I am not trying to dishonor any partnerships or marriages here, whether yours or mine. I am simply stating the reality that if someone truly tightly held on to every single quality or requirement on that 'ideals list' and went out into the real world trying to find someone who fits the bill, item by item, that person will both be looking forever and end up disappointed. The fact is, there is a reason why it's called an 'ideal'. The fact is, when we choose our partners, we find ourselves modifying that list of ideals, maybe letting go of some and hopefully, still holding on to a few non-negotiables. If we can be honest with ourselves, we'll admit that maybe our partners now are not as perfectly attractive as what we had envisioned before, not as wealthy, not as patient, not as spiritual, not as wild, not as conservative, not as liberal, not as fit, not as brilliant, not as funny, not as serious, not as tall, not as sociable, not as romantic, not as articulate, not as good of a cook, not as spontaneous, and the list can go on and on. However, when we became certain that we've found the person who both enhances us and lives up to our non-negotiables, then we have found our partner and made our choice. After this, we learn to want what we have chosen and find other gifts along the way, and therefore find 'happiness' as well. And yes, that is a cliche but a very true and practical one.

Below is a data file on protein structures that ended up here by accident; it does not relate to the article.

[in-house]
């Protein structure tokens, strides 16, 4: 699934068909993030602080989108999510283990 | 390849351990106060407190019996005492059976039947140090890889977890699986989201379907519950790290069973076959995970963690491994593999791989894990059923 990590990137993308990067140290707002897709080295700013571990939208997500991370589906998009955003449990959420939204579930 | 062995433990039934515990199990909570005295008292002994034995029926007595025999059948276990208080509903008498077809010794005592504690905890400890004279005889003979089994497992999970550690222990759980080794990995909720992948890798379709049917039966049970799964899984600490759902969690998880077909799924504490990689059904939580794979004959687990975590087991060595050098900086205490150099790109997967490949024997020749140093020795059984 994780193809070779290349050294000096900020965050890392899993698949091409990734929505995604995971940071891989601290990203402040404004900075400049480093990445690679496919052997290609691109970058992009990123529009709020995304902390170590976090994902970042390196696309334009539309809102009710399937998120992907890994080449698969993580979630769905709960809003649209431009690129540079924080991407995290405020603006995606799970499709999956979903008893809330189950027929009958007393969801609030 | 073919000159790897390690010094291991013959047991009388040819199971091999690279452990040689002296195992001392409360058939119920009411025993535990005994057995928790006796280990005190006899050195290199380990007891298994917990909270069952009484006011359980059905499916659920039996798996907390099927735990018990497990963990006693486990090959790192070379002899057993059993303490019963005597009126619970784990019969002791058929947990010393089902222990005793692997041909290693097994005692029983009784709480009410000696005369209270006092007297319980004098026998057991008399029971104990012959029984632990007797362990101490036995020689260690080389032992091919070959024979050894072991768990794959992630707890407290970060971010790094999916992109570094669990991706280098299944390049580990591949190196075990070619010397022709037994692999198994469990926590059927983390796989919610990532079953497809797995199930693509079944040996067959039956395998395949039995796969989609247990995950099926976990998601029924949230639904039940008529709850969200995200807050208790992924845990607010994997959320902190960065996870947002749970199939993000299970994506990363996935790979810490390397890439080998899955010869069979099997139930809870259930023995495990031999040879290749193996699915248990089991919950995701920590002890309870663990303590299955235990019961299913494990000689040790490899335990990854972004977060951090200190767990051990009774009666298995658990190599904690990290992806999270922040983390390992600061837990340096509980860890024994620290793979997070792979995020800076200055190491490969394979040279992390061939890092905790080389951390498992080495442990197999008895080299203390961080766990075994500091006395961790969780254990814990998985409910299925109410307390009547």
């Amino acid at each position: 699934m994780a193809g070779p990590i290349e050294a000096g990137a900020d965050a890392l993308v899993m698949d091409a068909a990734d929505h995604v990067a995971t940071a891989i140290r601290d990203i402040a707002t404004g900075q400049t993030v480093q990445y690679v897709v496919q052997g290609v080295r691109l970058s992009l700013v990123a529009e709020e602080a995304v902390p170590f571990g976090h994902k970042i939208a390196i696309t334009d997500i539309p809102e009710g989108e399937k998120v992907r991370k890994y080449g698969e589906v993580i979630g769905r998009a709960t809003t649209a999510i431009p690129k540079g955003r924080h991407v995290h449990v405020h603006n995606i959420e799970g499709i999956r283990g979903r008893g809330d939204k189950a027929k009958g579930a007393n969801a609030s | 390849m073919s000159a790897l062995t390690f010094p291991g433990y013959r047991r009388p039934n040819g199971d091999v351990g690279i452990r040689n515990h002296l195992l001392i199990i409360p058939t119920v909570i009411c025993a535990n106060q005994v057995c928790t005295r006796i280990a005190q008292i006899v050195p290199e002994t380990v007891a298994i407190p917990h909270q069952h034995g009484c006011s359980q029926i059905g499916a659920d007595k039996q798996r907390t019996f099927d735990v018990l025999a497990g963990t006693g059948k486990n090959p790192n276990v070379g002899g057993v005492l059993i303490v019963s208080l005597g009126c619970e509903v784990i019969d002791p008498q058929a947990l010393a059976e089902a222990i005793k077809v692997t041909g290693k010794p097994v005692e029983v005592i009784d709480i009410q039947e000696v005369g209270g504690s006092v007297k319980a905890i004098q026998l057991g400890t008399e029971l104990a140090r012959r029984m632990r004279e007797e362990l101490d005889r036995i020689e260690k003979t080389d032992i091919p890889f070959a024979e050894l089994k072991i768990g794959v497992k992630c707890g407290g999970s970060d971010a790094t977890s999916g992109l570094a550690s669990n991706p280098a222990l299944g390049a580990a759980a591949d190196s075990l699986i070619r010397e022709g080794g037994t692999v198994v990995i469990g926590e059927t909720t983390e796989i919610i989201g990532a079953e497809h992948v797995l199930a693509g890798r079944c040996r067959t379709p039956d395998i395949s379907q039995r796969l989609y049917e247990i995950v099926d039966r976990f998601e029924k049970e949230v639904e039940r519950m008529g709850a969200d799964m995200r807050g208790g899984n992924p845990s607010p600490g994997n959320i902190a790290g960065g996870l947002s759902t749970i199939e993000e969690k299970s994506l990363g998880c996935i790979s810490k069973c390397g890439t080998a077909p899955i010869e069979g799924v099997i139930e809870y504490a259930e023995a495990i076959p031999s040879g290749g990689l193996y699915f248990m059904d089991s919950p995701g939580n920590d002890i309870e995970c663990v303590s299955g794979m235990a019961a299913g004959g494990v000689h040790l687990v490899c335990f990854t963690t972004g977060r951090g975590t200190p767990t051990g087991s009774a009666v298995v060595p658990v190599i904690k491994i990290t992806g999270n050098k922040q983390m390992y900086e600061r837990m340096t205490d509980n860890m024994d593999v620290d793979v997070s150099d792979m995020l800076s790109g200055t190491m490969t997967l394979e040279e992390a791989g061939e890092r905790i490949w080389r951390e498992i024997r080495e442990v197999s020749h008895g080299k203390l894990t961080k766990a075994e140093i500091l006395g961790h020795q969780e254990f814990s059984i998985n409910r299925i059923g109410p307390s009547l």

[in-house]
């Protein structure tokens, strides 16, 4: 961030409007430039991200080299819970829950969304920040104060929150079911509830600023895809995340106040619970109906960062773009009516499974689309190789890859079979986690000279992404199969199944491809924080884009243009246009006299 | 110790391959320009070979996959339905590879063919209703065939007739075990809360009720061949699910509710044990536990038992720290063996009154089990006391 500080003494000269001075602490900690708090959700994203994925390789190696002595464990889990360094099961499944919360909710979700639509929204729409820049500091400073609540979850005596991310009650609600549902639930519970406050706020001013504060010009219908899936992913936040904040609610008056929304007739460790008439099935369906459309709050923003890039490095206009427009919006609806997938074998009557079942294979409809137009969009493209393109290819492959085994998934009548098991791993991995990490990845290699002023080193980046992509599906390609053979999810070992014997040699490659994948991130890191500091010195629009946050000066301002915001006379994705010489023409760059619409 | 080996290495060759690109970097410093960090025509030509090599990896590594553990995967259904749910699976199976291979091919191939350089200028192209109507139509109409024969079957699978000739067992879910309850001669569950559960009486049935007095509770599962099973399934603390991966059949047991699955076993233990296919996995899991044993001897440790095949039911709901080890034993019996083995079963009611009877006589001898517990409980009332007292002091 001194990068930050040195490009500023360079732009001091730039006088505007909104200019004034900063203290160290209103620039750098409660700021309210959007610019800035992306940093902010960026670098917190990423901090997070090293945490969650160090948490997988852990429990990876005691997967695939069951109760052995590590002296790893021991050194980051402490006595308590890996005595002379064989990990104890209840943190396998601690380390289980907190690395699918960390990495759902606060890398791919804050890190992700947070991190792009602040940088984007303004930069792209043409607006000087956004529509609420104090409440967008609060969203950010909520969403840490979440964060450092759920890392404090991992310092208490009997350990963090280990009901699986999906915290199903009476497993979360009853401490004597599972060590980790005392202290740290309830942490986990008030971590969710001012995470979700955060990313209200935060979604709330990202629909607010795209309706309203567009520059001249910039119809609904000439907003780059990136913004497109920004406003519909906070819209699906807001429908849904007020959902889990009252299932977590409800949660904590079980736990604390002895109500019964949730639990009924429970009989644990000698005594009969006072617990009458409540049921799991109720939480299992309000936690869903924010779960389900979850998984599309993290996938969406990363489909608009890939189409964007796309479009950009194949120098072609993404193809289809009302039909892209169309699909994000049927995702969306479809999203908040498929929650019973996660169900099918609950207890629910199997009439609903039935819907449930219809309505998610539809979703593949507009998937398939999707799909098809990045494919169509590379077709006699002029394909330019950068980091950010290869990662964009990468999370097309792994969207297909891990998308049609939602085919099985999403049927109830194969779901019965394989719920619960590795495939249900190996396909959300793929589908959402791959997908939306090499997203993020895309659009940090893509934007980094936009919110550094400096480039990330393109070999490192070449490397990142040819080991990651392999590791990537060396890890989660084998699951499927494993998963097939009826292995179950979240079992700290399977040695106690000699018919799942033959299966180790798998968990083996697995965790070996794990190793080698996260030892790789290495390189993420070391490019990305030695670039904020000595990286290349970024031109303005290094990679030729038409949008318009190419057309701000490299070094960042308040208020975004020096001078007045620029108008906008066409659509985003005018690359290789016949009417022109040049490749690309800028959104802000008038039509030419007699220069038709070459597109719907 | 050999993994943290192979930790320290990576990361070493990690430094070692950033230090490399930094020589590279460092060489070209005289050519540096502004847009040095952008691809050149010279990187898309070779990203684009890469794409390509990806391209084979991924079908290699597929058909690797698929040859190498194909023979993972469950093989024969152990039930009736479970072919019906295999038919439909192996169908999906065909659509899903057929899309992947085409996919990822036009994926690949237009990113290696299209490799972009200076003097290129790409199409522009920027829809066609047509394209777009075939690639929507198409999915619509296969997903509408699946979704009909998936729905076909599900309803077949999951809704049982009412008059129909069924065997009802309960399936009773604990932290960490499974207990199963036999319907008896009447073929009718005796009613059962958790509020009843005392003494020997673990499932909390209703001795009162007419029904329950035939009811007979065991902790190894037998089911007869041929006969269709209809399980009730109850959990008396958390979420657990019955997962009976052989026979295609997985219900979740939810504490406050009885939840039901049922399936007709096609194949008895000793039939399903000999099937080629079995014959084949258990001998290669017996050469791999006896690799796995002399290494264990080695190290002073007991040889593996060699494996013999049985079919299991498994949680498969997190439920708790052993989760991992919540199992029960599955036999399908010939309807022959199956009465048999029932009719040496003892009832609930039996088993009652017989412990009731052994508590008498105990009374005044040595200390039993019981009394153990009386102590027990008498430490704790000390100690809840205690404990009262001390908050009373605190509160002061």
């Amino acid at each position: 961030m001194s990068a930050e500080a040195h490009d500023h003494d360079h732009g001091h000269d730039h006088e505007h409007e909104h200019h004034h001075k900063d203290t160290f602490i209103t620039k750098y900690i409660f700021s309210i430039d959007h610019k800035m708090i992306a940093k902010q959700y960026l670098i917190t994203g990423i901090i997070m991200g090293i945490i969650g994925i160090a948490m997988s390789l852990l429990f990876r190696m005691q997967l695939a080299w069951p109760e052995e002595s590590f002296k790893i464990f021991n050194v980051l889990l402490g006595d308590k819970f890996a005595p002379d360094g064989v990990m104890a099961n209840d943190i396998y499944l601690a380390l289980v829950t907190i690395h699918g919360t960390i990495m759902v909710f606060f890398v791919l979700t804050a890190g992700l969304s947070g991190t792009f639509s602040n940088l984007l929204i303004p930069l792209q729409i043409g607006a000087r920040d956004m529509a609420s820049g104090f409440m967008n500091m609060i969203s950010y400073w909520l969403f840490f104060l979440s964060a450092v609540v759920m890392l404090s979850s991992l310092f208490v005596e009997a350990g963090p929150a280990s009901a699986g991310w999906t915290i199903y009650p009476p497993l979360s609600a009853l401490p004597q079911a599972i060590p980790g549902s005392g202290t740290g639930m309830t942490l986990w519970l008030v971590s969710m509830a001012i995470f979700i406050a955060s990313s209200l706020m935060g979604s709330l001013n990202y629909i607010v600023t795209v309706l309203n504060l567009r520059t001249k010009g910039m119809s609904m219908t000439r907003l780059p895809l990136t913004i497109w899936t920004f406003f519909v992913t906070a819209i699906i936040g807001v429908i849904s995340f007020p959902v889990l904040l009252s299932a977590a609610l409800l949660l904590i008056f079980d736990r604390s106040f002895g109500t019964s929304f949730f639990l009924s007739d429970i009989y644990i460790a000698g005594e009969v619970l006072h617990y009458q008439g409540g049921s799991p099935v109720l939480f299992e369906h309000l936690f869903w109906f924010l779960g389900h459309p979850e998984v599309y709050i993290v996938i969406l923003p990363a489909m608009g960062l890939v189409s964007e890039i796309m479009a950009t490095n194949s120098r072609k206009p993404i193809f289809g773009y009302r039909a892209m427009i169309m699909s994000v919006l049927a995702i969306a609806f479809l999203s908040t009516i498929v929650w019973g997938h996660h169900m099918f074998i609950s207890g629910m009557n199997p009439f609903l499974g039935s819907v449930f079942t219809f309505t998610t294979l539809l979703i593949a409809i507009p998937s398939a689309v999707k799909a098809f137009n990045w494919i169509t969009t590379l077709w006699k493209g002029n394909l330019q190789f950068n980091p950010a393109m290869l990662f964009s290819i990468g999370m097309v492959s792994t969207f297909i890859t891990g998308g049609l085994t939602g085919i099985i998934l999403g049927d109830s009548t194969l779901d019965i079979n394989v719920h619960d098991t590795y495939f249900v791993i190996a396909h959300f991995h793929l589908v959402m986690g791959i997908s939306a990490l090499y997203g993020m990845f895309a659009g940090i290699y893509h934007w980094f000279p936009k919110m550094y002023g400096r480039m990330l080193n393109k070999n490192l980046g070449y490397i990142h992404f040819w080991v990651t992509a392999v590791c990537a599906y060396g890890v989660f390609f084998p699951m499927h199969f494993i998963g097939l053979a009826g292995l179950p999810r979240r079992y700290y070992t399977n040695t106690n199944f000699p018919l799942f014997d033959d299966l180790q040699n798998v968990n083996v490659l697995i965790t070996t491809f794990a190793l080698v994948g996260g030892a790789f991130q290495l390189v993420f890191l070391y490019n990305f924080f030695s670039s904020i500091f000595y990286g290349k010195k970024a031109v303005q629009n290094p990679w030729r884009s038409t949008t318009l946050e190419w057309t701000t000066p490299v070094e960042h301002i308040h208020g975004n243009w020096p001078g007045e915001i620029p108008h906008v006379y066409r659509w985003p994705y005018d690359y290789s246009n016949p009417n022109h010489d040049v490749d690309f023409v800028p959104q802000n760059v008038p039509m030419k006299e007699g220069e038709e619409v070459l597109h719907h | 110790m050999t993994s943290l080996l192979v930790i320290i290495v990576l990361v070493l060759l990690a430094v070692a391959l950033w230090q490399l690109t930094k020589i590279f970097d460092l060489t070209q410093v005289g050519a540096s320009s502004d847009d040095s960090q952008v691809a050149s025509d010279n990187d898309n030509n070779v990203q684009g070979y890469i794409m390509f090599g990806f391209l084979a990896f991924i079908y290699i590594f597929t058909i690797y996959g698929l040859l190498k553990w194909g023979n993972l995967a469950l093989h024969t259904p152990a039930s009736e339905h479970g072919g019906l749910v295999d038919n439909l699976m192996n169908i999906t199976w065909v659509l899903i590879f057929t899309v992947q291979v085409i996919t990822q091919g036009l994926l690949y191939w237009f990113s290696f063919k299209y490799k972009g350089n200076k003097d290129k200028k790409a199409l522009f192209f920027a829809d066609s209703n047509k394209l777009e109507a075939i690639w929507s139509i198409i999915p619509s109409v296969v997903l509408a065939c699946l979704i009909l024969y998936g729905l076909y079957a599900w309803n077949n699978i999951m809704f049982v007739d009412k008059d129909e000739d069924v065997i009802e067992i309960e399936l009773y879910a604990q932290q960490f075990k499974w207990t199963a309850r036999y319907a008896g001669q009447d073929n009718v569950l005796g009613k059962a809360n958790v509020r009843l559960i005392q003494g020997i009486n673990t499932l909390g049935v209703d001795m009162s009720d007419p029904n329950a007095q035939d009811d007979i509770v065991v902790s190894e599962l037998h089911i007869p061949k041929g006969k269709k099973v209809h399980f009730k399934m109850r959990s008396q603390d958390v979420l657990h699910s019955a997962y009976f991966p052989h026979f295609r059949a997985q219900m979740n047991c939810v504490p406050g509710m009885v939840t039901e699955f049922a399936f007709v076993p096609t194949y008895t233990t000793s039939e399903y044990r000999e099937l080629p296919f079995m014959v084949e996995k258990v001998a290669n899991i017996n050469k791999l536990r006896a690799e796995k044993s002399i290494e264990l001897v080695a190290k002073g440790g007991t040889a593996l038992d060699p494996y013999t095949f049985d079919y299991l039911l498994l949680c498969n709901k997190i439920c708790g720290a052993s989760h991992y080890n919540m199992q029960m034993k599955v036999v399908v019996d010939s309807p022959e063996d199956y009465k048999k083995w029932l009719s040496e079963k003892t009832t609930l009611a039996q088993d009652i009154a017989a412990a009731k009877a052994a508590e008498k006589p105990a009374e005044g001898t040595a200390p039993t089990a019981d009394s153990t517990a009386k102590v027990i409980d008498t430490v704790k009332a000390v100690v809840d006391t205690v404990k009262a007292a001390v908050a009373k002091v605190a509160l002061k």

The Buddhists are correct in believing that we find happiness (and less pain) when we abandon our expectations, when we cease being tied to notions of how things should be. In other words, we increase our chances for happiness when we stop being slaves to our 'ideals' and learn to accept what is and make the most of what we have (without succumbing to desperation, of course, and in the process letting go of your non-negotiables and having unbelievably low standards that ultimately reflect upon your sense of self-worth, or lack thereof).